Post Content

Commissioner Scott Soares

Commissioner Scott Soares

Commissioner, Department of Agriculture Resources (DAR)

View Commissioner Soares’ Bio

March may be National Nutrition Month, but 300 children in 12 Worcester kindergarten classrooms were already thinking about healthy local food since the start of the school year. The Kindergarten Initiative, in partnership with the Massachusetts Farm to School Project, is being piloted in four Worcester schools during the 2010-2011 academic year.

Building on Worcester’s long-standing commitment to serving local foods in school cafeterias, the program brings the concept of eating healthy into the classroom. Students study nutrition concepts, enjoy snacks made from local ingredients, go on farm tours, and participate in local food specialty events. The program aims to teach children to try new foods, learn about local agriculture, and experiment with new tastes, in hopes that they will continue to do so for years to come.

As part of an event featuring local cheeses from Westfield Farm in Hubbardston and Smith’s Country Cheese in Winchendon, the children sampled five cheeses including a goat cheese made with chocolate! This event helped children learn about where food comes from by connecting the dots between the cows they had seen, milk they drink, and cheese they love.

Another lesson featured local yogurt flavored with local maple syrup from Sidehill Farm in Ashfield. Students took several cartons home to share with their families. Families are provided with local food and produce packages throughout the year so that they can experience new foods together around the dinner table. Parents, grandparents, and siblings are invited to attend demonstrations given by local chefs and specialty food producers. Chef demonstrations focus on nutrient dense meals that can be prepared quickly, and cost effectively at home. By involving family members, students are more likely to enjoy healthy, local foods at home.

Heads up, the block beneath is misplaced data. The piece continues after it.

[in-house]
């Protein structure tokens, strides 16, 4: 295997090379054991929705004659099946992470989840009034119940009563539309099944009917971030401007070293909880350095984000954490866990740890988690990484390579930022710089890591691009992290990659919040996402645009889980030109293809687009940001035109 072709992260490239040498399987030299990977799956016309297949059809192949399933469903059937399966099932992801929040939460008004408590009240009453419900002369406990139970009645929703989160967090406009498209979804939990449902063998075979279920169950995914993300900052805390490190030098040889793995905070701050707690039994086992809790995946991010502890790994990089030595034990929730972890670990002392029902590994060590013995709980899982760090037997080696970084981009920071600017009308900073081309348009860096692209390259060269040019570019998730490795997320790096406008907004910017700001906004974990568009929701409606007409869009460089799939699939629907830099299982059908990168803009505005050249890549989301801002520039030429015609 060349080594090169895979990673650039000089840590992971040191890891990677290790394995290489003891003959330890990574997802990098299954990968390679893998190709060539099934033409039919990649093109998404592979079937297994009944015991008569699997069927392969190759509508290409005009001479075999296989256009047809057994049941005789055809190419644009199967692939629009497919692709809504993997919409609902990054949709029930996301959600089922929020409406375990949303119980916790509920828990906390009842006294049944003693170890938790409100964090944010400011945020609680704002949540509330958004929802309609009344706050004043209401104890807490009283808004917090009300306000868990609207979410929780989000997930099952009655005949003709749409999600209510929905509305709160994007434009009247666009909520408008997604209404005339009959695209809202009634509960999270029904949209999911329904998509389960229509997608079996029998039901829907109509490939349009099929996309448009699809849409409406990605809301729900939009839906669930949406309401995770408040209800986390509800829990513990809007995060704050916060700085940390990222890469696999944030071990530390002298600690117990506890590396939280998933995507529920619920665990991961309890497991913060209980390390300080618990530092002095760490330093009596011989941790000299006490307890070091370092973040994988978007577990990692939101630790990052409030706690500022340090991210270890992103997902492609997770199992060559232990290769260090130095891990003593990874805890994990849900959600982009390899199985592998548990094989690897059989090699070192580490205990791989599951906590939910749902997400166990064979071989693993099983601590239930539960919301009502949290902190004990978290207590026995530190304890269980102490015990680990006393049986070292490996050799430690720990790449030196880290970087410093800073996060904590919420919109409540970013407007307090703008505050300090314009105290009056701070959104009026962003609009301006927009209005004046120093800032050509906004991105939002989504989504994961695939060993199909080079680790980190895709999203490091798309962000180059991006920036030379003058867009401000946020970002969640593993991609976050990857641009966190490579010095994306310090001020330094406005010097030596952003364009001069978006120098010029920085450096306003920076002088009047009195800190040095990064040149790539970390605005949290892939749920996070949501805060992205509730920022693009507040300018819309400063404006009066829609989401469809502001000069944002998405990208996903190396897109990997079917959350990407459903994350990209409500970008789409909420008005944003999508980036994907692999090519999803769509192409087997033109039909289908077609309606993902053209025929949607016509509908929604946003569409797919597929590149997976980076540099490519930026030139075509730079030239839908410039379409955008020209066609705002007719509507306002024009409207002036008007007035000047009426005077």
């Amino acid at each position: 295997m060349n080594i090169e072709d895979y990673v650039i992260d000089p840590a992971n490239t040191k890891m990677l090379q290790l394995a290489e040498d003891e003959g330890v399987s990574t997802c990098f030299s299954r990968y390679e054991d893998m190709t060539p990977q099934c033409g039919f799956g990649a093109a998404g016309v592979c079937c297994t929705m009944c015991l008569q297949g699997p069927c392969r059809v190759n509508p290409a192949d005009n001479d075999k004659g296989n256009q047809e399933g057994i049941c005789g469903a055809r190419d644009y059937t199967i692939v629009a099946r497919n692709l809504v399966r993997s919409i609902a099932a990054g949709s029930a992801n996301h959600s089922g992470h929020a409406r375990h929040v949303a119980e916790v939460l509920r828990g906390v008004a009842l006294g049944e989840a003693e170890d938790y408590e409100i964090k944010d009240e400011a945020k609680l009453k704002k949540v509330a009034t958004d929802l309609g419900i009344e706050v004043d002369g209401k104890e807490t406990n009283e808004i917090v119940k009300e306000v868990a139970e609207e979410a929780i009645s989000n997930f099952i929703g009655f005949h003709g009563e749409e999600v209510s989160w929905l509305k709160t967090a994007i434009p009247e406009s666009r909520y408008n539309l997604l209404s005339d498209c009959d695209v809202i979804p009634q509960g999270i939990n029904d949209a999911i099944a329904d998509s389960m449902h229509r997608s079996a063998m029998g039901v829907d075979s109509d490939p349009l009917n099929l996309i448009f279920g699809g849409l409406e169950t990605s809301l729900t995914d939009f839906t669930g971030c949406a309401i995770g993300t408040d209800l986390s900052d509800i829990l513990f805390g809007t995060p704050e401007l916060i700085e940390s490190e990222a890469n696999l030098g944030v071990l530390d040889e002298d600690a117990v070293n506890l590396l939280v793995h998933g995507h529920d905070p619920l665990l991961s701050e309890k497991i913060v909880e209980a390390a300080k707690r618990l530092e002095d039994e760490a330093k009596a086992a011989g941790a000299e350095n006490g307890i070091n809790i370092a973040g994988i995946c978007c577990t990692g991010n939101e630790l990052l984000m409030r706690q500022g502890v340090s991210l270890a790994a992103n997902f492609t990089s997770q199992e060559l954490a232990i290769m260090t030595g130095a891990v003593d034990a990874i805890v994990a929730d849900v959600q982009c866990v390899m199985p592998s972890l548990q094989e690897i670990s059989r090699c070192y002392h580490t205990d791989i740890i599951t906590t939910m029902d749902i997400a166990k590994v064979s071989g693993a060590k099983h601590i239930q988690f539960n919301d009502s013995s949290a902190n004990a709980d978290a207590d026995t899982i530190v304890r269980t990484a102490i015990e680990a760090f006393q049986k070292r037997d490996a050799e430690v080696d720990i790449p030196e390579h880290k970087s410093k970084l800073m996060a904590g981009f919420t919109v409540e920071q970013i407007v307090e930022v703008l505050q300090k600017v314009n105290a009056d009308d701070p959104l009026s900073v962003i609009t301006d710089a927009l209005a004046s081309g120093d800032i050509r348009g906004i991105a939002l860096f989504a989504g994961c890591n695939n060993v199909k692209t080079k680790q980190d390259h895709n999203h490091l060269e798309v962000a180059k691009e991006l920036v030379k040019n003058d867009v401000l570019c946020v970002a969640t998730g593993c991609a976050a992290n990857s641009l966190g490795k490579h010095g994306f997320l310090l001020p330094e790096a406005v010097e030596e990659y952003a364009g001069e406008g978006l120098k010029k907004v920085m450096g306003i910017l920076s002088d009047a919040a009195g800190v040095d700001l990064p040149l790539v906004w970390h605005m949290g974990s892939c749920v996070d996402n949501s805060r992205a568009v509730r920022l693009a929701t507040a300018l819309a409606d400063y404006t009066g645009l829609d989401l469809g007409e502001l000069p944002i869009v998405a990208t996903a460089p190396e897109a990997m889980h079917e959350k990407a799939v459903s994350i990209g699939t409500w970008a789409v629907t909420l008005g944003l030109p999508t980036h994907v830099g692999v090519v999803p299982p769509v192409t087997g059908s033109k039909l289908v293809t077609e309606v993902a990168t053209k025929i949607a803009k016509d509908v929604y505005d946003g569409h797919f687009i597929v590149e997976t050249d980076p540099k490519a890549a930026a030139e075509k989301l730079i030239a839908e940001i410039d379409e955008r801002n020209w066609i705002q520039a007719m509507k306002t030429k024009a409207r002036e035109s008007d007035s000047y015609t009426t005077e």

One classroom recently read the book, “City Mouse Country Mouse,” before taking a farm tour. When they arrived at Breezy Gardens Farm in Leicester, they climbed off of the bus and into a grassy pasture and saw first-hand where a country mouse might live! One child even asked a farmer, identified in the lunchroom as the man who grew his apple, for an autograph. It’s great to see our local farmers becoming heroes to a new generation of locavores in the making!

More information about the Kindergarten Initiative can be found by contacting the Massachusetts Farm to School Office at mafarmtoschool@gmail.com.

Be sure to visit The Great Outdoors blog for information about healthy outdoor activities like fishing, maple sugaring or canoeing going on this spring across Massachusetts.

Written By:

Recent Posts

Back to School Already??  Quick & Healthy Lunch Tips! posted on Sep 1

Back to School Already??  Quick & Healthy Lunch Tips!

By Cassandra Becker It’s nearing the end of summer and time for that last summer hurrah. But if you are like most families, it’s also time to start getting ready for your kids to go back to school. Summer offered lots of fresh fruits and   …Continue Reading Back to School Already??  Quick & Healthy Lunch Tips!

Send Your Children Back to School Protected from Serious Diseases posted on Aug 31

Back-to-school season is here. While you are gathering the necessary school supplies, like new clothes and back packs, make sure you schedule an appointment with your child’s healthcare provider for their annual wellness visit. As part of this visit your child may receive a recommended vaccine. Schools   …Continue Reading Send Your Children Back to School Protected from Serious Diseases

Do You Have a Picky Eater in the Family? posted on Aug 25

Do You Have a Picky Eater in the Family?

By Jennifer Navaroli, RD, LDN and Kaitlin Barragan, RD, LDN “No broccoli for me! I don’t want anything green!” Sound familiar? Picky eating is a common frustration that many parents may struggle with at one point or another.  Some may worry that their child is   …Continue Reading Do You Have a Picky Eater in the Family?